A second limitation in the racial socialization research literature is an over-reliance on cross-sectional studies (Coard & Sellers, 2005; Hughes et al., 2006). As noted above, racial socialization is a bidirectional process in which messages are transmitted from parents to children, and children's experiences also influence the types of messages parents convey to their children. Thus, although it is possible that receiving specific racial socialization messages may result in a variety of racial discrimination and psychological adjustment outcomes, it is equally plausible that the occurrence of these outcomes may also lead parents to engage in specific racial socialization practices. For instance, providing more messages about racial barriers may lead a child to be more vigilant toward potential incidences of racial discrimination and it may also result in a child engaging in more delinquent behaviors. At the same time, greater experiences with racial discrimination and/or engaging in more fights may inspire parents to talk to their child about the racial barriers that their child may face. Unfortunately, cross-sectional studies are unable to adequately model this dynamism and thus we are limited in our ability to make any causal interpretations regarding the nature of the associations in our findings. Longitudinal investigations are needed in order to tease apart the temporal sequence among racial socialization and different outcomes (Coard & Sellers, 2005; Hughes et al., 2006).

THE PRESENT STUDY

  1. Top of page
  2. Abstract
  3. THE PRESENT STUDY
  4. METHOD
  5. RESULTS
  6. DISCUSSION
  7. CONCLUSION
  8. ACKNOWLEDGMENTS
  9. REFERENCES

The present study investigates the resilience function of racial socialization on four indicators of African American adolescents' psychological adjustment (depressive symptoms, perceived stress, psychological well-being, and delinquent behavior) in the context of experiences of racial discrimination. In doing so, the present study addresses the two aforementioned shortcomings in the research literature by utilizing cluster analytic techniques to capture the synergetic nature of racial socialization within a longitudinal investigation. There are four primary objectives to the study. First, we utilize cluster analytic procedures to identify different patterns of racial socialization across five different types of verbal messages as well as socialization behaviors. Such an approach will allow us to focus on the individual adolescent as opposed to the individual socialization variables as the unit of analysis. Because no other studies to date have utilized such a technique, we are unable to make any a priori predictions as to the number or nature of the different socialization patterns that our analyses will yield. Our second objective is to examine whether African American adolescents' experiences with racial discrimination are associated with more negative psychological adjustment outcomes even after we control for earlier experiences with racial discrimination and psychological adjustment. Consistent with other research on racial discrimination in African American adolescents (Wong et al., 2003), we predict that racial discrimination will be associated with poor psychological adjustment.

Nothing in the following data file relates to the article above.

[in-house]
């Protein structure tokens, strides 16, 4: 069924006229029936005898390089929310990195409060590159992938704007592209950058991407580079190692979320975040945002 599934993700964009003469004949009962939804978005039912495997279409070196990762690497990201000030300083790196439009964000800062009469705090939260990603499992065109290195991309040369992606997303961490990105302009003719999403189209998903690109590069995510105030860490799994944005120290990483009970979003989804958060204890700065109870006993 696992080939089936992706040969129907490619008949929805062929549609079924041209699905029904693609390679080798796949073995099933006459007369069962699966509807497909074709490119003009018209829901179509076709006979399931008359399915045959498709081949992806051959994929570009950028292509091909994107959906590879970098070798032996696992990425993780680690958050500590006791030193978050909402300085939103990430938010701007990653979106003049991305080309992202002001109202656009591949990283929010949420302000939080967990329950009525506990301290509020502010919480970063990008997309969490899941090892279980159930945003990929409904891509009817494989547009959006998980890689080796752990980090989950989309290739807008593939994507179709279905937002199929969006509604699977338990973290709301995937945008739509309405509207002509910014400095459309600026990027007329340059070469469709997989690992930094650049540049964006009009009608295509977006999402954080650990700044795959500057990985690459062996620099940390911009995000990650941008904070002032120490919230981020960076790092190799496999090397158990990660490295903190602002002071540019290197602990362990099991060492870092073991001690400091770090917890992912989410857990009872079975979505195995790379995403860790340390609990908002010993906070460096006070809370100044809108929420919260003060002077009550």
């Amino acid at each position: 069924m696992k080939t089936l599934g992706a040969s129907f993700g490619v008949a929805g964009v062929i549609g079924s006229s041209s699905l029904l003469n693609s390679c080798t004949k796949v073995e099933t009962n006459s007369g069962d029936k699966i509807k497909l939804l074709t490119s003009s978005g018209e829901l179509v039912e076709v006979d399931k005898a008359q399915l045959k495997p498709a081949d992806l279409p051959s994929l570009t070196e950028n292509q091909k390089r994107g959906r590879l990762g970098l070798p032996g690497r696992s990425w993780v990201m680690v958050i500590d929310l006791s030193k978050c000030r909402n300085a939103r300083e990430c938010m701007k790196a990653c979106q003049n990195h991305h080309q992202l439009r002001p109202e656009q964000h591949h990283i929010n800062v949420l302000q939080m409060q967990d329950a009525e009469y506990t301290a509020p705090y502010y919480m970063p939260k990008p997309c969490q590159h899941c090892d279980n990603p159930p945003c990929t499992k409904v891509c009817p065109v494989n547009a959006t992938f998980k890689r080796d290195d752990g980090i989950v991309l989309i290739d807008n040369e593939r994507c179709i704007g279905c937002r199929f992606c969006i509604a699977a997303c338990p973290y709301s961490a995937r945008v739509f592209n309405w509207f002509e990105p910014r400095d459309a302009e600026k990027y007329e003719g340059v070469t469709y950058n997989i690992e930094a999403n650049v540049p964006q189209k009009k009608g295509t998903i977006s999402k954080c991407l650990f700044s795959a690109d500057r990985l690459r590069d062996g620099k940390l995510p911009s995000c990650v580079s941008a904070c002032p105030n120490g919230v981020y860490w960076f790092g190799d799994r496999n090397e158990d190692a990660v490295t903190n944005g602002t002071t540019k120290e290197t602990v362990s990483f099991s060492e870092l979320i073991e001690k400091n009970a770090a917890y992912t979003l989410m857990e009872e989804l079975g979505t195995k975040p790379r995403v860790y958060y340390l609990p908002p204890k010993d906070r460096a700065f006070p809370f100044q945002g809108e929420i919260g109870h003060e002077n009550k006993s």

Our third objective is to examine whether patterns of racial socialization act as a compensatory resilience factor in adolescents' psychological adjustment. We hypothesize that there will be significant differences in psychological adjustment as a function of differences in the patterns of racial socialization that adolescents report receiving. While we are unable to make specific predictions, consistent with previous research, we do expect that those patterns of socialization that emphasize racial pride, racial barrier, and self-worth messages will be associated with more positive psychological adjustment (Bowman & Howard, 1985; Constantine & Blackmon, 2002; Stevenson, Herrero-Taylor et al., 2002). The final objective of the study is to investigate whether patterns of racial socialization play a protective role against the impact of racial discrimination on adolescents' psychological adjustment. We expect to find significant interactions between the patterns of racial socialization and racial discrimination experiences in predicting psychological adjustment. Consistent with the findings of Fischer and Shaw (1999), we predict that adolescents who report receiving patterns of racial socialization that emphasize racial barrier messages will be best insulated from the impact of experiencing racial discrimination.

METHOD

  1. Top of page
  2. Abstract
  3. THE PRESENT STUDY
  4. METHOD
  5. RESULTS
  6. DISCUSSION
  7. CONCLUSION
  8. ACKNOWLEDGMENTS
  9. REFERENCES

Participants

The current study utilizes data from the first two waves (referred to as Time 1 and Time 2) of a longitudinal study of race-related beliefs and experiences and indicators of psychosocial adjustment in African American adolescents. Three hundred sixty-one self-identified African American adolescents in grades 7 through 11 were recruited from all 11 middle and high schools in a public school district in the Midwestern United States. The sample consisted of 146 male and 215 female adolescents who participated in the first two waves of the study. Participants were recruited from the six junior high schools and five high schools within the school district. Participants' ages ranged from 11 to 17 years with a mean age of 13.75 years (SD=1.21). Thirty-four percent of the sample was enrolled in the 7th grade, 31% were in 8th grade, 18% were in 9th grade, 16% were in the 10th grade, and 1% was in the 11th grade at Time 1. As part of the study, a primary caregiver was identified for each child. We used the primary caregiver's highest level of education completed (as reported by the child) as an indicator of educational attainment. Primary caregivers' educational attainment ranged from less than junior high to postgraduate study. The highest level of educational attainment was less than a high school diploma for a small minority of the primary caregivers (7.7%), 20% attained a high school diploma, 43.9% attended some college or received a college diploma, and 28.4% completed some graduate study or attained a graduate degree (i.e., master's, Ph.D., J.D., M.D.).